The Red, White and Blue

July 2009


The month of July always brings to mind images of fireworks and the flag. And three of the four most precious gemstones happen to be…red, white and blue.

My specialty and favorite is diamonds, but a very close second in favorites is rubies. Then again, a gorgeous sapphire that is Ceylon in origin will always make my heart skip a beat. In case you’re in the market for any or all of the three, here are some of my thoughts:


The more vibrant the red, the clearer the stone, the larger the carat weight, the better. Rubies and sapphires are actually both from the corundum family of gemstones, and so there are some pinkish rubies which fall on the cusp of being red/pink sapphires and pinkish rubies. The trick with a ruby is to find a true red stone that is clear. The right shade of red is not easy to come by, but one with exceptional clarity will bump up the price of a stone considerably. It’s easy to get a large, muddy stone that’s red. That’s the kind of ruby everyone’s used to seeing. Find a truly beautiful ruby, and many people will ask you what it is because they’ve never had the pleasure of seeing a high quality stone.


Generally speaking, the whiter, the clearer, the larger, the better. In the case of an engagement ring, unless you are buying a low color (J and below), stay away from fluorescence. The same rules that apply for an engagement ring diamond do not apply for earrings. For an engagement ring, it’s smarter to pay for clarity. People will look down directly into an engagement ring but when was the last time they were so close to your ears they could see clearly into a stone?  What they will notice is the amount of light coming off your ear, which is a reflection on the color of a stone. A good rule of thumb for earrings is to shoot for SI and above in clarity and F grade and above in color.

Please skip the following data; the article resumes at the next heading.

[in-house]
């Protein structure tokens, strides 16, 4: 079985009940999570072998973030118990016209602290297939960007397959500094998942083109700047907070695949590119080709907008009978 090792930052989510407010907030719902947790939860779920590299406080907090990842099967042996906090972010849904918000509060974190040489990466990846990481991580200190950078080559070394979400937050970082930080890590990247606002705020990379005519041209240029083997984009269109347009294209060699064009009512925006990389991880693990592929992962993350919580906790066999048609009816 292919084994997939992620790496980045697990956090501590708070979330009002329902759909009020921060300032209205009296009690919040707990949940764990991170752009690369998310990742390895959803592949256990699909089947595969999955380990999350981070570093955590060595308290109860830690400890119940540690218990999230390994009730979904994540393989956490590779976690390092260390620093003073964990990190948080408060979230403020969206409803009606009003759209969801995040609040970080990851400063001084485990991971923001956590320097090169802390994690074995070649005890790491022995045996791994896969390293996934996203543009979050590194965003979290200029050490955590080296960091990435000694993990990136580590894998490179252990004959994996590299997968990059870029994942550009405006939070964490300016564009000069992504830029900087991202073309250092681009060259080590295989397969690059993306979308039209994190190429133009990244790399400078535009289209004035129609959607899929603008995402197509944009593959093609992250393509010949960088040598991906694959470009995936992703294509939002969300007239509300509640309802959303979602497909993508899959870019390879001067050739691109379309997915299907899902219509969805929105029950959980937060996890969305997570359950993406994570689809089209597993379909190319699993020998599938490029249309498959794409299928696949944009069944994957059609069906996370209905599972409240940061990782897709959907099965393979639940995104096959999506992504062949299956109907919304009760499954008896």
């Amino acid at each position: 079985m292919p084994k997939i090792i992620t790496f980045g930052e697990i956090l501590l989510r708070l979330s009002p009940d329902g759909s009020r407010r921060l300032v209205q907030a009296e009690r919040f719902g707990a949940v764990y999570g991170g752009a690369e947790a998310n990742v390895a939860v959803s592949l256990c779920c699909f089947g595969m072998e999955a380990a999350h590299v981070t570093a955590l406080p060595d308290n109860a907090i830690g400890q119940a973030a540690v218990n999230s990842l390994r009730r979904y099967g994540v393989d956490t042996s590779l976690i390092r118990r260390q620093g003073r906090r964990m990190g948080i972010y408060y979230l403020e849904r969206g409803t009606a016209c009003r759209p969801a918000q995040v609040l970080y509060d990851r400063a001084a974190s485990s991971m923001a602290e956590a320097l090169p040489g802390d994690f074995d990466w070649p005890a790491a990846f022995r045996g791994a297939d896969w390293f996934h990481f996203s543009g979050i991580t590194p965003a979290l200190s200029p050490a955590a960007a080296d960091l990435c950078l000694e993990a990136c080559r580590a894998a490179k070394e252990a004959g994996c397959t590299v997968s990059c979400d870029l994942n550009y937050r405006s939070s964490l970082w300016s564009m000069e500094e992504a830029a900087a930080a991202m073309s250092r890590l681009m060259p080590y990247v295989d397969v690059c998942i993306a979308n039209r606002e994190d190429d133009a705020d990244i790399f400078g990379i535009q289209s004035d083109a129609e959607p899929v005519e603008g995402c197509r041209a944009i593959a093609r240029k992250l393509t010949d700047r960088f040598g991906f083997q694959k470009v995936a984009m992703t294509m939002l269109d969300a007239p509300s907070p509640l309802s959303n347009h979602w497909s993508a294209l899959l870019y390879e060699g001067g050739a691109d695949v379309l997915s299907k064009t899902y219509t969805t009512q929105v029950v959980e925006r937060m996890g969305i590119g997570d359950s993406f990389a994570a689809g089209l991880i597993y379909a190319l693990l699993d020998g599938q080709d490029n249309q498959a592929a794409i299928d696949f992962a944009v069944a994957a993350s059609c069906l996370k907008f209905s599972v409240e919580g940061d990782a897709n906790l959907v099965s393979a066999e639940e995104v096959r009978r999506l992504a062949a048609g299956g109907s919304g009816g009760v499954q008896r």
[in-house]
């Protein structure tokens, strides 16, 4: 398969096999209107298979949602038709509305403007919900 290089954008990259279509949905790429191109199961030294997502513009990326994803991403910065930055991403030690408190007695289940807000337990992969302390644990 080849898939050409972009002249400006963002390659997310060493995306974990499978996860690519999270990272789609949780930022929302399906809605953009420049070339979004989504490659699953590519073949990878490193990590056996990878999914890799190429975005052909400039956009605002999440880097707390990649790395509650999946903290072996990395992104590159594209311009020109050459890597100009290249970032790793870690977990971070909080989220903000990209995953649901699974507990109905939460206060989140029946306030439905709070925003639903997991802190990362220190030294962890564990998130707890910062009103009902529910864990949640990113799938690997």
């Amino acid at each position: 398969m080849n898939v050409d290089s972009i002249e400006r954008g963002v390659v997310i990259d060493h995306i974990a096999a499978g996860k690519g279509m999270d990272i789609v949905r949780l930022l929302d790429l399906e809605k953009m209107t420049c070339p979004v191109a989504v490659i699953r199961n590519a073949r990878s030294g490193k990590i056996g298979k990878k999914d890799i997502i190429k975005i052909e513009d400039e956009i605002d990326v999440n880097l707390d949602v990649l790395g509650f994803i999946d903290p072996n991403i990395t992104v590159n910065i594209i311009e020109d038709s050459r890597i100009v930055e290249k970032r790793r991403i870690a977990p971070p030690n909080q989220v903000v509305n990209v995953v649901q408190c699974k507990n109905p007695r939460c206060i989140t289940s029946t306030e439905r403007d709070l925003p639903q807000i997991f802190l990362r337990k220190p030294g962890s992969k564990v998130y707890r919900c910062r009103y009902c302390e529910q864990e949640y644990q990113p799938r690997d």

You have your choice of every color of the rainbow here. The most popular, of course, is blue. There is a popular misconception that the darker a sapphire is, the more valuable it is. That is absolutely not true. The most valuable sapphires are the Kashmir sapphires, which are no longer mined and only available on the secondary market. Next in line are the Ceylon sapphires. They are a bright, vibrant blue. Any sapphire worth its salt should not have any visible inclusions to the naked eye.

Whatever stones you purchase, may you have a great experience, and may all the fireworks in your life be joyful!

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